Boys are four times more likely than girls to be diagnosed with autism spectrum disorder (ASD), yet a growing body of research shows that the condition is more common in girls than previously thought, suggesting that new methods are required to diagnose the disorder at younger ages.

Previous research suggests that how a child tells a story can predict certain social deficits tied to ASD. For example, it was believed that kids with autism use far fewer “cognitive process” words such as “think” and “know” during storytelling. And while past studies used primarily male participants, the results were assumed to generalize to girls.

Now a new study shows that girls with autism use significantly more cognitive process words than autistic boys, despite comparable autism symptom severity.

The findings are published in the journal Molecular Autism.

“In order to place these findings in context, it’s important to understand that because girls tend to exhibit different traits than autistic boys do, they are often incorrectly diagnosed or missed entirely by standard diagnostic tools. That discrepancy also skews the research literature,” explained lead author Julia Parish-Morris, Ph.D., a scientist in the Center for Autism Research and faculty member in the Departments of Child Psychiatry and Biomedical & Health Informatics at the Children’s Hospital of Philadelphia (CHOP).

“Autism studies have historically included three to six times as many males as females. This means that we don’t yet know enough about gender differences in autism, and so we miss girls whose traits differ from those of boys.”

Missed diagnoses means many girls do not receive early interventions and that standard interventions may not be appropriate for meeting girls’ unique needs. In fact, many females with autism are not diagnosed until they are adults and report significant social challenges and a profound sense of being different from their typically developing peers.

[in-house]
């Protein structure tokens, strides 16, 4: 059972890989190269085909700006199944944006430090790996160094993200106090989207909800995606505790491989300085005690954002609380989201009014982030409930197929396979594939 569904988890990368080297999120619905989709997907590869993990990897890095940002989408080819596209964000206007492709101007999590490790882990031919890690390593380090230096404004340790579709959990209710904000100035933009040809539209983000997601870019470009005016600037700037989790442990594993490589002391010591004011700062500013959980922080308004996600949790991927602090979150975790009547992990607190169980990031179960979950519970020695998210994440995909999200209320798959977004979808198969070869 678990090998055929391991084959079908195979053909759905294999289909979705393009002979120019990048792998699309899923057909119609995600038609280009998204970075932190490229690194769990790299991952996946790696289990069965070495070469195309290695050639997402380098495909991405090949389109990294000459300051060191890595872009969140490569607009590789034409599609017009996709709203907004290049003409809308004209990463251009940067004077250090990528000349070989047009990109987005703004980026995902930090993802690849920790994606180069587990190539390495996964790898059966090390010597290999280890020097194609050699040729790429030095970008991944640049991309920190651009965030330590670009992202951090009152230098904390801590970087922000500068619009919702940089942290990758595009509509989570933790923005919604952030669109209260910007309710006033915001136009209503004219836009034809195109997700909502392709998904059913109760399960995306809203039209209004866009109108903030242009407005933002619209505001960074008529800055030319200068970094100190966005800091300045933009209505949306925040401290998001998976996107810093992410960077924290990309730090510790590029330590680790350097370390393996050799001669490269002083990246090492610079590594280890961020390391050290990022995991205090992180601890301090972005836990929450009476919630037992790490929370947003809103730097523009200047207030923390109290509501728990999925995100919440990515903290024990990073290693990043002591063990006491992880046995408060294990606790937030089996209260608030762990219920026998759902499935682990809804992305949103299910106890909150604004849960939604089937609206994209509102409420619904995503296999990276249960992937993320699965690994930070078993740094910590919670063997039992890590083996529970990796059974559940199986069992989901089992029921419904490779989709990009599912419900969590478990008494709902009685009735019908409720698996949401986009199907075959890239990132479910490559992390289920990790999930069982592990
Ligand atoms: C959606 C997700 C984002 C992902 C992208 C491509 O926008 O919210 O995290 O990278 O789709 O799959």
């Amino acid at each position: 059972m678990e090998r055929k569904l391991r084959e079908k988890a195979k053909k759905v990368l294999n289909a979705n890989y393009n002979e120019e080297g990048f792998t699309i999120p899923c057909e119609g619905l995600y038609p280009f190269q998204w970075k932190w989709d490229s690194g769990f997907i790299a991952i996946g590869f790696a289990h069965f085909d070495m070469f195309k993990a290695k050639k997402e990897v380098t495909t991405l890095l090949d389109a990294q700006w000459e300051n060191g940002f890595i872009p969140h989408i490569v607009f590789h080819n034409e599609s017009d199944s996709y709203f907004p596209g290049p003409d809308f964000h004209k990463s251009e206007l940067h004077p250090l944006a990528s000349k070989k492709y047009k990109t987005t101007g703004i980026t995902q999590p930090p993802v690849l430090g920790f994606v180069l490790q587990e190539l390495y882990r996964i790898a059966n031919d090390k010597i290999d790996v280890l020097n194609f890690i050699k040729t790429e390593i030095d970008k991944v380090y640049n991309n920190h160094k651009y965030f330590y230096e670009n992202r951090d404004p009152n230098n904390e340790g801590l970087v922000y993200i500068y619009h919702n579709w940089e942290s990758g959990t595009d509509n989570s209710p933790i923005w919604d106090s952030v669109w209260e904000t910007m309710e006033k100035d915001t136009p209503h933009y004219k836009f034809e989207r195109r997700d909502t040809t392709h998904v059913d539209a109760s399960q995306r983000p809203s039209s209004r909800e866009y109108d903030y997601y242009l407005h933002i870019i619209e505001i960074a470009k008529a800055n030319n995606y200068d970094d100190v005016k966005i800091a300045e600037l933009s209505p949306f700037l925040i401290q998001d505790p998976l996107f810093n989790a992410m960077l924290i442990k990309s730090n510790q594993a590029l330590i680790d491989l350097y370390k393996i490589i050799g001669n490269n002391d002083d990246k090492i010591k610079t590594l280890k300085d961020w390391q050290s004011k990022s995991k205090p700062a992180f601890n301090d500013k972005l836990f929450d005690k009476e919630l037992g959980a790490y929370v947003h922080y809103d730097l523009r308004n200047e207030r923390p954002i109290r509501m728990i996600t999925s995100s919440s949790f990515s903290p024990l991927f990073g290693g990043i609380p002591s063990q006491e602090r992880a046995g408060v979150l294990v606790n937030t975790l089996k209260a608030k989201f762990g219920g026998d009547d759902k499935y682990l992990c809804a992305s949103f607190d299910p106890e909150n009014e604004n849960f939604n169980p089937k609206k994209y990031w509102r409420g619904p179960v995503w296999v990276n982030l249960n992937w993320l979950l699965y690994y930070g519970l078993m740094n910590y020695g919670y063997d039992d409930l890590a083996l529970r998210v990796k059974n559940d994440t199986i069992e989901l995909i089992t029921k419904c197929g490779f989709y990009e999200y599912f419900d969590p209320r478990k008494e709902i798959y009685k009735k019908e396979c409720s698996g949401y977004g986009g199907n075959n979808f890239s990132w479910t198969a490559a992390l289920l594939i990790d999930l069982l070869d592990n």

“Autism is a social condition diagnosed using observable behavior, so we wanted to study an observable skill that relates to social ability,” Parish-Morris said. “We chose storytelling because it involves much more than grammar and vocabulary; it relies on a sense of social appropriateness and sheds light on what speakers decide is important to convey.”

For the new study, the researchers focused on how participants used nouns (object words) compared with cognitive process words. They evaluated 102 verbally fluent school-aged children who either had a diagnosis of ASD (21 girls and 41 boys) or were typically developing (19 girls and 21 boys), and were matched on age, IQ and maternal education. The children viewed a sequence of pictures showing a fisherman, a cat and a bird, and told a story based on what they saw.

The findings reveal that autistic girls used significantly more cognitive process words than autistic boys did, even when they had similar levels of autism severity. In fact, girls with ASD and typical girls used comparable numbers of cognitive process words.

Interestingly, autistic boys and girls both used more nouns than typically developing children, demonstrating object-focused storytelling. Thus, autistic girls showed a unique narrative profile that overlapped with typical girls and boys as well as with autistic boys.

“Through storytelling, we were able to identify key similarities and differences in the language patterns of autistic girls and boys,” Parish-Morris said.

“These findings suggest that sex-informed screening and diagnostic methods may help us identify autism in verbal girls at an earlier age, which should spur efforts to develop appropriate, personalized early interventions resulting in improved support for girls and women with ASD.”